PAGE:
European men still do not live as long as women did in 1980.
According to the 2012 European health report, the flagship publication of the World Health Organization (WHO) Regional Office for Europe, issued every three years, people in the European region live longer and healthier lives than ever before but there is a 7.5 year gap between the life expectancy of men and women.
In other words, men are a full generation or more behind women in life-expectancy - 1980 was the year John Lennon was shot (remember where you were when you heard?), Margaret Thatcher was a new and insecure prime minister and a pint of beer was 35p. A long time ago.
Dr Ritu Sadana, editor-in-chief of the report, said: ‘A major success for the European region is that life expectancy has increased by five years since 1980, reaching 76 years in 2010. But the downside is that the benefit is not equally shared across countries. Men are lagging behind women in life expectancy by an entire generation. In 2010, men had not yet reached the average level that women enjoyed in 1980.’
The research, comparing figures from nearly 900 million people in 53 countries, reports a fundamental and persistent inequality between life expectancy at birth for men and women.
Whilst life expectancy increased by five years since 1980 thanks to better control over communicable diseases, reduced premature mortality and improvements in living conditions and health services, women reached on average 80 years in 2010 and men only 72.8 years. The study puts this gap across all 53 countries down to lifestyle and occupational differences between the genders. Figures for the UK show an average life expectancy of 82.5 years for women and 78.5 years for men in 2010.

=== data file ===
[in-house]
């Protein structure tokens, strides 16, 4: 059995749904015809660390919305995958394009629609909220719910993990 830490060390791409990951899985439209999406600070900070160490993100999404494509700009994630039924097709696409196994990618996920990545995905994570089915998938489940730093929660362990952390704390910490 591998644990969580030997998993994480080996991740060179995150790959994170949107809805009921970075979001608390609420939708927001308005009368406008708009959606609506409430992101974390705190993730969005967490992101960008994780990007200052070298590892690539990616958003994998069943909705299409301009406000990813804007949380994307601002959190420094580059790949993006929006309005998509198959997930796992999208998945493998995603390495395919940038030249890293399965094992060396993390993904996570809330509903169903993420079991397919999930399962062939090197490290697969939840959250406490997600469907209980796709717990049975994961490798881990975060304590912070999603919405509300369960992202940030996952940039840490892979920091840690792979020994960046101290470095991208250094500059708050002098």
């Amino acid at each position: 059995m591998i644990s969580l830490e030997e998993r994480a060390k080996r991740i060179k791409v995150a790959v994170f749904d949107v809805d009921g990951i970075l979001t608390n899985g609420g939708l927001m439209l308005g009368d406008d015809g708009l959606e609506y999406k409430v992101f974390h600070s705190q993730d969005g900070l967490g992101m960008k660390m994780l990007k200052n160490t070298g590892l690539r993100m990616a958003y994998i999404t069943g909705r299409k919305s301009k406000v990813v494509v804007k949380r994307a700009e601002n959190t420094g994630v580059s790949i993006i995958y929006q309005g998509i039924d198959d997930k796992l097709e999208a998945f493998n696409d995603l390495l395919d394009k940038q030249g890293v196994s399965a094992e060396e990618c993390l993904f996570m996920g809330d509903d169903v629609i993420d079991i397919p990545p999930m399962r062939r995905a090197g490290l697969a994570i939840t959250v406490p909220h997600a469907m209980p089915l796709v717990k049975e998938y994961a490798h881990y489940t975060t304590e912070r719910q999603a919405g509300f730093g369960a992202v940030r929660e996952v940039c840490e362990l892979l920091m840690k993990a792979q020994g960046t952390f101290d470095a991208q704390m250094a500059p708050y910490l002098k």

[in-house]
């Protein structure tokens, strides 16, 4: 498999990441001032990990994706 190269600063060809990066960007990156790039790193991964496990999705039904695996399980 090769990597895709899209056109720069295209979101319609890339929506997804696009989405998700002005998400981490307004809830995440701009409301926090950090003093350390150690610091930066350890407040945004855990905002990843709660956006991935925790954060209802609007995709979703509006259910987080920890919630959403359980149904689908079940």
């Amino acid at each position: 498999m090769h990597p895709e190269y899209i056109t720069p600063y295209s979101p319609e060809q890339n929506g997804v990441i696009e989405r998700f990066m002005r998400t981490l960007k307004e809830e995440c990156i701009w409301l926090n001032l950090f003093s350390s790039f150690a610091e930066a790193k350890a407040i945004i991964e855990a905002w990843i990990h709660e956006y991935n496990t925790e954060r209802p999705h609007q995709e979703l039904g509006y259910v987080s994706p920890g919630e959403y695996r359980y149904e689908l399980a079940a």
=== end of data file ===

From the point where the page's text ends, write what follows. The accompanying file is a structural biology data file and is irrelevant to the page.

Tobacco and harmful alcohol use are the leading health risk factors. According to the study, alcohol consumption in Europe is the highest in the world, accounting for about 6.5 % of all deaths. Among the estimated 27% of the European population aged 15 years or over, who are smoking tobacco regularly, the smoking prevalence among men is twice as high as among women.
The research also reports higher rates of diseases of the circulatory system among men, accounting for 50% of deaths in the region. 80% of deaths are caused by noncommunicable diseases, 20% by cancer, which has replaced cardiovascular diseases as the leading cause of premature death in 28 of the 53 countries.
Alan White, chair of the Men’s Health Forum, said: ‘That many men's life expectancy is still below that seen in women in the 1980's reinforces the need for the health of men to be seen as a high priority for public health policy, practice and research. It is imperative that we find ways of helping to reduce needless deaths in our young men. It is very encouraging that the WHO has made this statement and it is hoped that this indicates they are going to have a stronger focus on men's health.’
Page created on March 14th, 2013
Page updated on April 15th, 2013